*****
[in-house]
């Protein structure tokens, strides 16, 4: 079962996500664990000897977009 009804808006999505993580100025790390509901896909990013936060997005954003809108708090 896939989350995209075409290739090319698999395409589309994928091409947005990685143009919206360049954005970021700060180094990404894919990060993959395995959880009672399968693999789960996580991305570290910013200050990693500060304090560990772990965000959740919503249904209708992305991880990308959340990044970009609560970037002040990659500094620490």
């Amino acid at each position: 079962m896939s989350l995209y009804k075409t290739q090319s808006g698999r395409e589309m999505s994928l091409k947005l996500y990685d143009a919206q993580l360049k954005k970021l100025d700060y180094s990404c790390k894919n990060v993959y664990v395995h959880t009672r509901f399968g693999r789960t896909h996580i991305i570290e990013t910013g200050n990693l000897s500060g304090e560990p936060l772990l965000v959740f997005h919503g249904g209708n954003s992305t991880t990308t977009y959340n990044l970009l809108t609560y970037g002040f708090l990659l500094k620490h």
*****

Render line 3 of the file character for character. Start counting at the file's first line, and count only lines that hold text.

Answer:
């Amino acid at each position: 079962m896939s989350l995209y009804k075409t290739q090319s808006g698999r395409e589309m999505s994928l091409k947005l996500y990685d143009a919206q993580l360049k954005k970021l100025d700060y180094s990404c790390k894919n990060v993959y664990v395995h959880t009672r509901f399968g693999r789960t896909h996580i991305i570290e990013t910013g200050n990693l000897s500060g304090e560990p936060l772990l965000v959740f997005h919503g249904g209708n954003s992305t991880t990308t977009y959340n990044l970009l809108t609560y970037g002040f708090l990659l500094k620490h």